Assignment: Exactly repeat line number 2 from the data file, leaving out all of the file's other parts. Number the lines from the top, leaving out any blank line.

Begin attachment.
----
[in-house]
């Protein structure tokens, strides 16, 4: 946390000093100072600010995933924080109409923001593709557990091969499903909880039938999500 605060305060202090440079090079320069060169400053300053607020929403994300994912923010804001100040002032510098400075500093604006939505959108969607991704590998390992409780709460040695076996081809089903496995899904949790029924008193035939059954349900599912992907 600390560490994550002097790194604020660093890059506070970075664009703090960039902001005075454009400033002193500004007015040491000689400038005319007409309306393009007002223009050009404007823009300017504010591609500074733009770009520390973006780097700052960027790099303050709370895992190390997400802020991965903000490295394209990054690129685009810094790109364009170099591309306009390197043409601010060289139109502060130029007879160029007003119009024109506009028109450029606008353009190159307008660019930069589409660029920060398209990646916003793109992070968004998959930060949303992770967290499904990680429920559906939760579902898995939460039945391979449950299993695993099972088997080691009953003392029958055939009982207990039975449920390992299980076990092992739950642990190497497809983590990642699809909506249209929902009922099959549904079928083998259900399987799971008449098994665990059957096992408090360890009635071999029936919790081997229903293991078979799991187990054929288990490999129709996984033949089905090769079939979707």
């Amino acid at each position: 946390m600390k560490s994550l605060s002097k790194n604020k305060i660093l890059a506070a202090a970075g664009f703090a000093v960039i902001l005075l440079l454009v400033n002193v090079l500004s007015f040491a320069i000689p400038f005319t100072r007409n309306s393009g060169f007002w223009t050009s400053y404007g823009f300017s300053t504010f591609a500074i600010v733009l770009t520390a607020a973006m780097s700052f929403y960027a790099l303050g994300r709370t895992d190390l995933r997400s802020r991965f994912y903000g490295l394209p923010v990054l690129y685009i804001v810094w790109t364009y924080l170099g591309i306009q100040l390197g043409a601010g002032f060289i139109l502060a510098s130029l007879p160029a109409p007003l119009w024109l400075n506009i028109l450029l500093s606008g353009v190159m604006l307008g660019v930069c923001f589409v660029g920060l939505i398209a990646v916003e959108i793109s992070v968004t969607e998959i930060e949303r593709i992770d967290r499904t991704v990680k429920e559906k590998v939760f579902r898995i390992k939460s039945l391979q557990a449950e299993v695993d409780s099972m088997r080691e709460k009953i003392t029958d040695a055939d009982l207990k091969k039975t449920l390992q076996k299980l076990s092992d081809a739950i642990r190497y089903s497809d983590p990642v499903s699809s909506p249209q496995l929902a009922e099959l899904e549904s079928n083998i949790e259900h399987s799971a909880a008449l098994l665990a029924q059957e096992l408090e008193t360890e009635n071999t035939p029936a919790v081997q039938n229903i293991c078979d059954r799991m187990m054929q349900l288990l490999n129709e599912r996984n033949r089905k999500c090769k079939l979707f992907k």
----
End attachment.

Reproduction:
């Protein structure tokens, strides 16, 4: 946390000093100072600010995933924080109409923001593709557990091969499903909880039938999500 605060305060202090440079090079320069060169400053300053607020929403994300994912923010804001100040002032510098400075500093604006939505959108969607991704590998390992409780709460040695076996081809089903496995899904949790029924008193035939059954349900599912992907 600390560490994550002097790194604020660093890059506070970075664009703090960039902001005075454009400033002193500004007015040491000689400038005319007409309306393009007002223009050009404007823009300017504010591609500074733009770009520390973006780097700052960027790099303050709370895992190390997400802020991965903000490295394209990054690129685009810094790109364009170099591309306009390197043409601010060289139109502060130029007879160029007003119009024109506009028109450029606008353009190159307008660019930069589409660029920060398209990646916003793109992070968004998959930060949303992770967290499904990680429920559906939760579902898995939460039945391979449950299993695993099972088997080691009953003392029958055939009982207990039975449920390992299980076990092992739950642990190497497809983590990642699809909506249209929902009922099959549904079928083998259900399987799971008449098994665990059957096992408090360890009635071999029936919790081997229903293991078979799991187990054929288990490999129709996984033949089905090769079939979707």